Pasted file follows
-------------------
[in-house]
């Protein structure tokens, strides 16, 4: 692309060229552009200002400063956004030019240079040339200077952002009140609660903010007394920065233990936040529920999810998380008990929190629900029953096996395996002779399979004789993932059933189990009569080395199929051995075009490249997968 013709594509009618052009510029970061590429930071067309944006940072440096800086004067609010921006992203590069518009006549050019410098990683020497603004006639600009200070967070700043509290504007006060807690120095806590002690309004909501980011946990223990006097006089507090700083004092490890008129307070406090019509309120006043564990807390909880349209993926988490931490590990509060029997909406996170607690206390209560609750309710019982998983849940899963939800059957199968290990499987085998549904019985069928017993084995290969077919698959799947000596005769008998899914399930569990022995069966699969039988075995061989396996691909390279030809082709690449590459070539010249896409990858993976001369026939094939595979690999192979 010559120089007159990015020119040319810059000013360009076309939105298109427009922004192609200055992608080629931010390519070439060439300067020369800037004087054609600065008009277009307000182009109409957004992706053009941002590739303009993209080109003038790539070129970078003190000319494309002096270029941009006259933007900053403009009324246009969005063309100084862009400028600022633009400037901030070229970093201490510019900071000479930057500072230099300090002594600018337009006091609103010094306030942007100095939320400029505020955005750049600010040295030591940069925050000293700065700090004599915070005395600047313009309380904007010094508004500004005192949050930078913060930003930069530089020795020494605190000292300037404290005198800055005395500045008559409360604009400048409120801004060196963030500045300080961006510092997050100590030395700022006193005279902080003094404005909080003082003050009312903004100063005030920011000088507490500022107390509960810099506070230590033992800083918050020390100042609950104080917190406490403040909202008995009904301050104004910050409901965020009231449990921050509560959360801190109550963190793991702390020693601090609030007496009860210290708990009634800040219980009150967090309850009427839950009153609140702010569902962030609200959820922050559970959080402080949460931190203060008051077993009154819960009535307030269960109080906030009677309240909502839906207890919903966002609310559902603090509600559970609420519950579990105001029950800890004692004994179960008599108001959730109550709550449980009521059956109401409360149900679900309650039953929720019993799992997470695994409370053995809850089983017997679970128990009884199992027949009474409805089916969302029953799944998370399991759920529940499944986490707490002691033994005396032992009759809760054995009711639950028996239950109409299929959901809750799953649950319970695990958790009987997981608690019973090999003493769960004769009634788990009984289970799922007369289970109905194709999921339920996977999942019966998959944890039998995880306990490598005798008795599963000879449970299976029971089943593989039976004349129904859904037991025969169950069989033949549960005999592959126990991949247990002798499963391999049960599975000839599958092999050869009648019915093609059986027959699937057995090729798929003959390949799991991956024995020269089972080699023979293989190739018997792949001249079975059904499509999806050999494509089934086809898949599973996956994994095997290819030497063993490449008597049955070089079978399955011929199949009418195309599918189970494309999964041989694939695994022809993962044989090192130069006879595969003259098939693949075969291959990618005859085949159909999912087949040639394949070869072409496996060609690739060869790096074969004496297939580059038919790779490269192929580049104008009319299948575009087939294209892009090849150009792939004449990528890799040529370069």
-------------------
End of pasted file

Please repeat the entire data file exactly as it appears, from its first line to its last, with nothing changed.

[in-house]
């Protein structure tokens, strides 16, 4: 692309060229552009200002400063956004030019240079040339200077952002009140609660903010007394920065233990936040529920999810998380008990929190629900029953096996395996002779399979004789993932059933189990009569080395199929051995075009490249997968 013709594509009618052009510029970061590429930071067309944006940072440096800086004067609010921006992203590069518009006549050019410098990683020497603004006639600009200070967070700043509290504007006060807690120095806590002690309004909501980011946990223990006097006089507090700083004092490890008129307070406090019509309120006043564990807390909880349209993926988490931490590990509060029997909406996170607690206390209560609750309710019982998983849940899963939800059957199968290990499987085998549904019985069928017993084995290969077919698959799947000596005769008998899914399930569990022995069966699969039988075995061989396996691909390279030809082709690449590459070539010249896409990858993976001369026939094939595979690999192979 010559120089007159990015020119040319810059000013360009076309939105298109427009922004192609200055992608080629931010390519070439060439300067020369800037004087054609600065008009277009307000182009109409957004992706053009941002590739303009993209080109003038790539070129970078003190000319494309002096270029941009006259933007900053403009009324246009969005063309100084862009400028600022633009400037901030070229970093201490510019900071000479930057500072230099300090002594600018337009006091609103010094306030942007100095939320400029505020955005750049600010040295030591940069925050000293700065700090004599915070005395600047313009309380904007010094508004500004005192949050930078913060930003930069530089020795020494605190000292300037404290005198800055005395500045008559409360604009400048409120801004060196963030500045300080961006510092997050100590030395700022006193005279902080003094404005909080003082003050009312903004100063005030920011000088507490500022107390509960810099506070230590033992800083918050020390100042609950104080917190406490403040909202008995009904301050104004910050409901965020009231449990921050509560959360801190109550963190793991702390020693601090609030007496009860210290708990009634800040219980009150967090309850009427839950009153609140702010569902962030609200959820922050559970959080402080949460931190203060008051077993009154819960009535307030269960109080906030009677309240909502839906207890919903966002609310559902603090509600559970609420519950579990105001029950800890004692004994179960008599108001959730109550709550449980009521059956109401409360149900679900309650039953929720019993799992997470695994409370053995809850089983017997679970128990009884199992027949009474409805089916969302029953799944998370399991759920529940499944986490707490002691033994005396032992009759809760054995009711639950028996239950109409299929959901809750799953649950319970695990958790009987997981608690019973090999003493769960004769009634788990009984289970799922007369289970109905194709999921339920996977999942019966998959944890039998995880306990490598005798008795599963000879449970299976029971089943593989039976004349129904859904037991025969169950069989033949549960005999592959126990991949247990002798499963391999049960599975000839599958092999050869009648019915093609059986027959699937057995090729798929003959390949799991991956024995020269089972080699023979293989190739018997792949001249079975059904499509999806050999494509089934086809898949599973996956994994095997290819030497063993490449008597049955070089079978399955011929199949009418195309599918189970494309999964041989694939695994022809993962044989090192130069006879595969003259098939693949075969291959990618005859085949159909999912087949040639394949070869072409496996060609690739060869790096074969004496297939580059038919790779490269192929580049104008009319299948575009087939294209892009090849150009792939004449990528890799040529370069």